Supervision helps develop skills and knowledge throughout a registrant's career and supports continuing fitness to practise. For this reason, we commissioned Newcastle University to undertake a literature review to establish what makes clinical and peer supervision effective.
The research presents key findings on the characteristics of effective clinical and peer supervision in the workplace and how effective systems can be implemented, as well as any potential barriers. Hopefully this research might provide useful for anyone receiving or is responsible for providing supervision.
Summary of findings
Below are just some of the key findings of the research:
- Effective clinical and peer supervision has a range of benefits for the individual receiving supervision, the team and service-user care, such as job satisfaction, reduced stress and better care. There were also negative effects associated with no or poor supervision.
- Sometimes effective supervision is impacted by barriers, such as a lack of time or resources dedicated to supervision or a lack of understanding of the purpose of supervision (i.e. to support the person being supervised, rather than being a disciplinary tool).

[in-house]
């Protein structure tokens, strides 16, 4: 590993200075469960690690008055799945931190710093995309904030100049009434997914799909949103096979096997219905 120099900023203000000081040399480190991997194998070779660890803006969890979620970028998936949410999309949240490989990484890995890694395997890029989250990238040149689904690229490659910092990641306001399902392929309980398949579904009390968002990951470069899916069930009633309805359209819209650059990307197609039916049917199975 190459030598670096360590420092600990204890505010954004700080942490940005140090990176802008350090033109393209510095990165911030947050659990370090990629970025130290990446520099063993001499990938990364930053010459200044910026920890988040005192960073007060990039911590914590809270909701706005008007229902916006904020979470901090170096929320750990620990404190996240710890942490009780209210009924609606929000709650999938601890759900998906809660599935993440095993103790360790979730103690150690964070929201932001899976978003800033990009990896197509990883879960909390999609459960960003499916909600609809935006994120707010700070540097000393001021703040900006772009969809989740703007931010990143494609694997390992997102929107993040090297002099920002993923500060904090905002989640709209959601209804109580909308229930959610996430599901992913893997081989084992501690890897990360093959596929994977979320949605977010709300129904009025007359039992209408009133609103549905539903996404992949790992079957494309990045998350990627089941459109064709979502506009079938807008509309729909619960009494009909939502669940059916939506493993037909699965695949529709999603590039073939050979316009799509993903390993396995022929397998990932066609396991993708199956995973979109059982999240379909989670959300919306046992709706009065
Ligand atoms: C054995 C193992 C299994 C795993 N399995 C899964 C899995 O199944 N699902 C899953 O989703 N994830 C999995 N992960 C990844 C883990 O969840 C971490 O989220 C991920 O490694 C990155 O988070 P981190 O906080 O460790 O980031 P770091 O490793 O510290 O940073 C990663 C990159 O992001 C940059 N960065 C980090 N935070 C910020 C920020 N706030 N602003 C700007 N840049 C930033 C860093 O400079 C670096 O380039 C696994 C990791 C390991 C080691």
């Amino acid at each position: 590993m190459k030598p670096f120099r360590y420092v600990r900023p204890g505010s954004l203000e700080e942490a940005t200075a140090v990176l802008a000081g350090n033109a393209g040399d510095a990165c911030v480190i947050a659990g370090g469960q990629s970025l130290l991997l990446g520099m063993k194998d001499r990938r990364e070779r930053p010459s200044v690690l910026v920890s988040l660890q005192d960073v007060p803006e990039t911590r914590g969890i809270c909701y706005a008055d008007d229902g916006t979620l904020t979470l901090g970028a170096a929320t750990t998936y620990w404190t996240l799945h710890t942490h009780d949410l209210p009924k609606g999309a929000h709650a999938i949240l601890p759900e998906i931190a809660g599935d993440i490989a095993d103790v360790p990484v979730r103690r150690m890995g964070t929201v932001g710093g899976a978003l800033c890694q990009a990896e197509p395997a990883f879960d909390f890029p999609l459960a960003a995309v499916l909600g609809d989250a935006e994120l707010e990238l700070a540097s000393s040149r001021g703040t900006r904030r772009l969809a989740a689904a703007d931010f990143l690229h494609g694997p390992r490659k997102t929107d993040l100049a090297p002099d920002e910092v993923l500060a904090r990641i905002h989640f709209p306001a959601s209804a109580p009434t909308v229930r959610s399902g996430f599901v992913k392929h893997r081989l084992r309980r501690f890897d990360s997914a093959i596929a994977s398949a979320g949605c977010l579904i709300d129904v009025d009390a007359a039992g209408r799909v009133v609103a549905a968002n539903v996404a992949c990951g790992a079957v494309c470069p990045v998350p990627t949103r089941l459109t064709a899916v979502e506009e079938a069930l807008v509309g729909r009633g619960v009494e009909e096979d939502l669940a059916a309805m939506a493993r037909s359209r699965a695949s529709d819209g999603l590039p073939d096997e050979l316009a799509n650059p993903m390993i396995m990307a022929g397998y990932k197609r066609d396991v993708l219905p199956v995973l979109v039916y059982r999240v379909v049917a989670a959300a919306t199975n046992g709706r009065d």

- There are several key characteristics which could be considered to help make supervision as effective as possible, given in more detail below.
This review identified that effective clinical and peer supervision is based on ten different characteristics, they can all be found in the full report. Some examples are:
- Supervision is based on mutual trust and respect.
- Focus on providing staff support the sharing/enhancing of knowledge and skills to support professional development and improving service delivery.
- The employer creates protected time, supervisor training and private space to facilitate the supervisory session.
- Supervision is delivered using a flexible timetable, to ensure all staff have access to the sessions, regardless of working patterns.
We are hoping to develop guidance on supervision for our registrants in the future, based on its findings. You can find the full research report here.
We understand that many professional bodies produce additional guidance on supervision. We also issue further information on supervision which you can find below.